UPDATE: Fast Mode is deprecated. We highly advise switching to Synchronous script loading if you're still using Fast Mode. More info can be found here!
QA Considerations with Fast-Mode
Taplytics’ expectation for running experiments in Fast-Mode is that an experiment is started, maintained without editing until statistical significance has been reached, and a winning variation is set and/or the experiment is then archived. Any changes to distribution, variables, or more during the course of an experiment will negatively affect the data that is being tracked. As such, we do not suggest edits be made while an experiment is running. Instead, if an experiment needs to be modified for any reason, it should be recreated and started fresh to keep the data clean.
Without Fast-Mode, you have a number of different tools available to you for QA purposes. The first of which is our Variation Switcher which can be found in User Insights. At the top of a User Profile page, you’ll have an available list of Draft and Active experiments which you can force devices into or out of as desired. Once you have set up your desired configuration, all you have to do is refresh the browser and the config will be delivered. This tool relies on server delivery of experiments so it is not available with Fast-Mode.
The next QA tool is the Test Experiments start option. The documentation for this can be found here. This allows you to set the exact combination of experiments and variations in client-side code, allowing you complete control on which experiments to deliver. This tool relies on server delivery to support draft/paused experiments, so if you enable this start option, it will automatically disable Fast-Mode to deliver the desired experiment/variation combinations.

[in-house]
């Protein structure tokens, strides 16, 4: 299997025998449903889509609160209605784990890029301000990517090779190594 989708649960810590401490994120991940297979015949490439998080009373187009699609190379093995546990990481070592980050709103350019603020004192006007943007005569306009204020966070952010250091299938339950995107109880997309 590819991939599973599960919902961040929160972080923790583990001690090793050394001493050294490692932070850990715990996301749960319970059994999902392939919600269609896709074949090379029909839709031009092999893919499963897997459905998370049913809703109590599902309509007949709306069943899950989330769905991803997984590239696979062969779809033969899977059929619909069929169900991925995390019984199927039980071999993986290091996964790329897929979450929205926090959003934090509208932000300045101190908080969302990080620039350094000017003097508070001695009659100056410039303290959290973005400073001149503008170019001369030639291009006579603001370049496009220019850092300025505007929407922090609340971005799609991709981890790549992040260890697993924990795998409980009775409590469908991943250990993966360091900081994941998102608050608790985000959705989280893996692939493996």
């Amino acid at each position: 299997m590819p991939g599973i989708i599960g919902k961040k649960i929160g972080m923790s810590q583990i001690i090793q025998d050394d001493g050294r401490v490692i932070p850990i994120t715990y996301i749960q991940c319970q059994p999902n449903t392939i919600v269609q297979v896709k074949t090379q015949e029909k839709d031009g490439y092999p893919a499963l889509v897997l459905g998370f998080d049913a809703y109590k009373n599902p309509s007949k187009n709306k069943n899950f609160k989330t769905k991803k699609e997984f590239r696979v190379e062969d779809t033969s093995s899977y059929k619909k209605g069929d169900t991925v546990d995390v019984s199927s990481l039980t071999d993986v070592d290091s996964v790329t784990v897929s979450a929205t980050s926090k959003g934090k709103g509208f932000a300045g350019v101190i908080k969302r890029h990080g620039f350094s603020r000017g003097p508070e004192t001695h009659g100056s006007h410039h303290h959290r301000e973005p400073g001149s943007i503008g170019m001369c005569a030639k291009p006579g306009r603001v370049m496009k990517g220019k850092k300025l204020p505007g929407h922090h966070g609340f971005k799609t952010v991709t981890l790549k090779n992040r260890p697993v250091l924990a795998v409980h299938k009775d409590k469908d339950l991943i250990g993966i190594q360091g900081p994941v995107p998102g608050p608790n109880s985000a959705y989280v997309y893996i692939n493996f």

QA Best Practices
Given these considerations, I have two recommendations for you for QA’ing experiments, one if you want Fast-mode on during QA, the other if it can be turned off while testing.
1) QA’ing with Fast-Mode On
If Fast-Mode must be left on during QA, my main suggestion would be to leverage the redistribution of an experiment after Archiving or Pausing. I would suggest running all QA in the PreProd project before going live with a test and setting distribution of the test to 100% on the variation you want to QA. When you want to switch between variations, just pause the test, adjust the distribution to 100% of the next variation you would like to test, start the experiment, and then refresh your browser. On refresh, the client will be re-bucketed because of the experiment having been paused.
Once you have validated all of your variations, you can copy the code over to the production project, set up the final distribution you would like for the test, and run it with clean data.
2) QA’ing with Fast-Mode Off
If you do not need to leave Fast-Mode running while testing, I would suggest leveraging either the Test Experiments start option or the Variation Switcher in User Insights. With either of these methods, you can leave your experiments in draft while QA’ing, which is always ideal. This will allow you to QA tests in either a PreProd or Production environment, while keeping data clean and consistent.